Another Times reader, identifying himself/herself as “Tuor,” had this observation: “Well, I guess that ends the witch hunt to ‘blame someone’ for what happened. You know, other than the killer, who is already dead. Now they’ve got their pound of flesh.” Others may agree, and many more may disagree.
There was something else interesting about this case. While it was initially believed to have helped pass Initiative 594 last fall, it rather dramatically demonstrated the fallacy behind that measure. Fryberg, who should not have been able to buy firearms, bought six of them, passing a background check every time. He got a CPL, passing another check in the process.
As acknowledged by Assistant U.S. Attorney Ye-Ting Woo, according to the Times, “tribal-court domestic-violence protective orders and convictions often are not entered into national databases.” That problem may not be confined to tribal courts.
Anti-gunners who supported I-594 have been curiously quiet. Is that because this case just might demonstrate how flawed their rationale about so-called “universal background checks” as a crime-fighting tool might be?
Fryberg’s sentencing is scheduled for January. He reportedly could face up to ten years on each of the six counts.
MEANWHILE, San Francisco’s last gun shop is closing Oct. 31 because of a new city requirement that the store, “take and preserve video of all transactions and turn customers’ personal data over to police on a weekly basis,” according to Fox News. Even the Daily Caller acknowledged that the new regulation “would only be applied to” High Bridge Arms.
The gun shop has been in business for more than a half-century, located in San Francisco’s Mission District. It is something of a tourist attraction, rather like the John Jovino gun shop in New York City.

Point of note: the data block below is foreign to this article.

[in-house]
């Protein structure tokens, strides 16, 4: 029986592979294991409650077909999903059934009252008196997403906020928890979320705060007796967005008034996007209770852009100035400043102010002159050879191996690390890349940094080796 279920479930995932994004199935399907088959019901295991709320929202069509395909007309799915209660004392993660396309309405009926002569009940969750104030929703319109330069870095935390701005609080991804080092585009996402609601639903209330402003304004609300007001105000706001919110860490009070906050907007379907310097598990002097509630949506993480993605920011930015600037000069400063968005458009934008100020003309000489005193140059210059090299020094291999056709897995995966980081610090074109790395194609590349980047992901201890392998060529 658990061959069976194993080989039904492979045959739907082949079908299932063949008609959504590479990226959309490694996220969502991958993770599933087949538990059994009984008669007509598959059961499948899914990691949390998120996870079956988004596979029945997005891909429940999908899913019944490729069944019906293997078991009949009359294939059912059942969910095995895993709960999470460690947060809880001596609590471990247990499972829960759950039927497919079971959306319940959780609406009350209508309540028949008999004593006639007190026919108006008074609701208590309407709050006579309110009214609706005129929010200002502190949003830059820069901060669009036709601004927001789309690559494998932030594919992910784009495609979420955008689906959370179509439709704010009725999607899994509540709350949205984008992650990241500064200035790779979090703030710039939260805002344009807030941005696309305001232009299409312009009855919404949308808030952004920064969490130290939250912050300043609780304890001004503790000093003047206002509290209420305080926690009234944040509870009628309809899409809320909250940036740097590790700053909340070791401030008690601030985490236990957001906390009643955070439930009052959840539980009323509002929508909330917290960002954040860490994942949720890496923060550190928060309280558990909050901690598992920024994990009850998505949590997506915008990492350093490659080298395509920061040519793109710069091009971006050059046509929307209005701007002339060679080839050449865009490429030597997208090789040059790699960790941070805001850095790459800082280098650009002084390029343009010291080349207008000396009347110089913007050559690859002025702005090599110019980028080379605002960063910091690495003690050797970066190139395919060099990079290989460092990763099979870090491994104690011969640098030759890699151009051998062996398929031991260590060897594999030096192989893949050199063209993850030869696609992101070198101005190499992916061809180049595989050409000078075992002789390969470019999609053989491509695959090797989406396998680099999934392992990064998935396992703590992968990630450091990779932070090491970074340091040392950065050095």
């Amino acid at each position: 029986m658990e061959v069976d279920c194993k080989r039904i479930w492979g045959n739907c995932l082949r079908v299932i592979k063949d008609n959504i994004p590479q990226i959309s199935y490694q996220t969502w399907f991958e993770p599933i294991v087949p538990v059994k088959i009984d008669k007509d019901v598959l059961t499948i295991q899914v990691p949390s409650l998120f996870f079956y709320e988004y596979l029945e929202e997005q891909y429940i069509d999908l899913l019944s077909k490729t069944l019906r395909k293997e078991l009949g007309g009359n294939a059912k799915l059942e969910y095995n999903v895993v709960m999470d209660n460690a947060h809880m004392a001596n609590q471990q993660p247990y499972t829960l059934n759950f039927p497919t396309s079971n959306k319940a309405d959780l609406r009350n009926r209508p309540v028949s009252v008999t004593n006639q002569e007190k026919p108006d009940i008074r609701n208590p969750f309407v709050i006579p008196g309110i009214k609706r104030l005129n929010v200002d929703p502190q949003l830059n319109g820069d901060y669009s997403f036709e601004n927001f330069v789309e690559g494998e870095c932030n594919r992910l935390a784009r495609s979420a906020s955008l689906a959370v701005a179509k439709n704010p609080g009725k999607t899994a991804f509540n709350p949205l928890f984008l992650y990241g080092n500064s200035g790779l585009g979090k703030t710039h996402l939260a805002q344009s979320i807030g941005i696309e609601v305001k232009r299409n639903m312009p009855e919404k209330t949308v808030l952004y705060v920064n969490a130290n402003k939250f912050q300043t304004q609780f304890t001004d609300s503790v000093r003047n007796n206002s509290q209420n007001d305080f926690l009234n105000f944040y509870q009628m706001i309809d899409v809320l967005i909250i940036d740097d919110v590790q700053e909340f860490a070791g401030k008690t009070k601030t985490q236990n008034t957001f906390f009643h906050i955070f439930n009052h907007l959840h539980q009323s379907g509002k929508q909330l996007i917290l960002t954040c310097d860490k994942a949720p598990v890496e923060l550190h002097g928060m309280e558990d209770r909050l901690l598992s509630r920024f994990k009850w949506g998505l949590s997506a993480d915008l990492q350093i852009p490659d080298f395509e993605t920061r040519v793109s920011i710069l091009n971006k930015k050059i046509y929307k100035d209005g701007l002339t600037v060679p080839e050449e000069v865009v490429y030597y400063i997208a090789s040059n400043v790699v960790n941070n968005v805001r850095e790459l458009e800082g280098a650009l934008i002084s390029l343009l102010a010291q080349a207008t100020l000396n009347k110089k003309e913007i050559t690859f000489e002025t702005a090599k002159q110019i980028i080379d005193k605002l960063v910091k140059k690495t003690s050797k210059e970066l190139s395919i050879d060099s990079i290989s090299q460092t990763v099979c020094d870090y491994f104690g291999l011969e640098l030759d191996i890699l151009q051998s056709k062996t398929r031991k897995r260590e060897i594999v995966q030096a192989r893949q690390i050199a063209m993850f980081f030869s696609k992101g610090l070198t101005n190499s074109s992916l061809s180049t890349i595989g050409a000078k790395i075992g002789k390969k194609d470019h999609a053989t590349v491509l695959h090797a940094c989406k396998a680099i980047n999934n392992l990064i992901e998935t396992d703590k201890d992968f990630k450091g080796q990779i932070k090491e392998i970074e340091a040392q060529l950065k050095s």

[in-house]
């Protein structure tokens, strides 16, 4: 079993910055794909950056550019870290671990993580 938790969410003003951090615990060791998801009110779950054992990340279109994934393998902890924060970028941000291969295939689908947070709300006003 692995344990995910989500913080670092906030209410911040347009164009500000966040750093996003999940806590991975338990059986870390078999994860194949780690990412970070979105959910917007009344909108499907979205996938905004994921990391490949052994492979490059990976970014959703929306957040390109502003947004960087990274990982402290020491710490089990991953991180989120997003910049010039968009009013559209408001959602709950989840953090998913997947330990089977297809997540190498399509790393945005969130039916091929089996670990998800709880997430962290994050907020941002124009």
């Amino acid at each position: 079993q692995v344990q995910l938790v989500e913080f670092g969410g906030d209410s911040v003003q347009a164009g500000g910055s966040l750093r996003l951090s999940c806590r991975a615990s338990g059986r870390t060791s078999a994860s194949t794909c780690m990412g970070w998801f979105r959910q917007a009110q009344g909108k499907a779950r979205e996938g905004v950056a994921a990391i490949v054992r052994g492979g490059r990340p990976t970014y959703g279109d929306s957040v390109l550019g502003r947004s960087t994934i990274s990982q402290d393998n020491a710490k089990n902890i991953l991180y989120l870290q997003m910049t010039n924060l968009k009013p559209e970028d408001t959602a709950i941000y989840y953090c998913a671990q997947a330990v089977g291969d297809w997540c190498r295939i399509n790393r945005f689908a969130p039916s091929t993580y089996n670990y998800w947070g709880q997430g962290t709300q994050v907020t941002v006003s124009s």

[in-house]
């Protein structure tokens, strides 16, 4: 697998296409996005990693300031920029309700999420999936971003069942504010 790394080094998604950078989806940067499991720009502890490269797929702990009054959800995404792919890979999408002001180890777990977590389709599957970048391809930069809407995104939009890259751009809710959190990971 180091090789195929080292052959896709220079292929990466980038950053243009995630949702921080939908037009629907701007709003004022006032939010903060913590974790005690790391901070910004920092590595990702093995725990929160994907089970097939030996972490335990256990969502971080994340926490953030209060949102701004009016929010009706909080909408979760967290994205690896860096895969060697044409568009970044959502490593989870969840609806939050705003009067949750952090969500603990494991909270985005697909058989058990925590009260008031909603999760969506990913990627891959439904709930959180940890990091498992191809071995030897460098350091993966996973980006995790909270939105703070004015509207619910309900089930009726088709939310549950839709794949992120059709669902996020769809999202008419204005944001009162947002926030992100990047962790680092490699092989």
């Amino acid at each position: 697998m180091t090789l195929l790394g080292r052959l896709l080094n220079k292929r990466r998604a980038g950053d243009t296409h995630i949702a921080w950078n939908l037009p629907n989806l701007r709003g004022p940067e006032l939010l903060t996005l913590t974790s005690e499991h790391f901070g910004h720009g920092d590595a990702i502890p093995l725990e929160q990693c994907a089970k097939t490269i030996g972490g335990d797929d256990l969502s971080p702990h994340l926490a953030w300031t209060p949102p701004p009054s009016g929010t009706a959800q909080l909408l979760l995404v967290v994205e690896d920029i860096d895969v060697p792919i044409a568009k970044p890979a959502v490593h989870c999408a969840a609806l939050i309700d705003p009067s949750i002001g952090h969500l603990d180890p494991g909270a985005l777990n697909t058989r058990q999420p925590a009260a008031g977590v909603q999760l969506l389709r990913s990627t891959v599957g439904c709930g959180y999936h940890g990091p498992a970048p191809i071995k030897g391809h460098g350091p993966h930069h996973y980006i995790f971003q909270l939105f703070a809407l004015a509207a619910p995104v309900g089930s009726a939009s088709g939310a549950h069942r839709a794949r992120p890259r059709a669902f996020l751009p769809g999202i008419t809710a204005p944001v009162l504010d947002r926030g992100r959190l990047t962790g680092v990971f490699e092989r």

According to the Fox story, High Bridge General Manager Steven Alcairo asserted that the shop had been “unfairly targeted with burdensome rules and regulations” for many years. Those requirements included prohibiting the shop from posting advertisements and displays from its windows, and the installation of security cameras and barriers around the outside. Alcairo contended this is a tactic “designed to discourage customers from coming to us.”
Is there an effort to banish gun shops from notably left-leaning, so-called “progressive” cities? Thanks to a federal court ruling in Illinois in a case brought against Chicago by the Second Amendment Foundation, municipal governments can’t just write laws that essentially ban gun shops and gun ranges inside city limits. So, anti-gun liberal governments have gotten creative in what some activists suggest is an effort to push them out.
In San Francisco, it’s new recording regulations. In Seattle, it’s a $25 sales tax on firearms and a nickel tax on each centerfire cartridge or shotgun shell sold. Whatever claims of public safety are given as excuses for what Second Amendment folks consider government demagoguery, the result is that gun dealers and gun owners are ultimately penalized.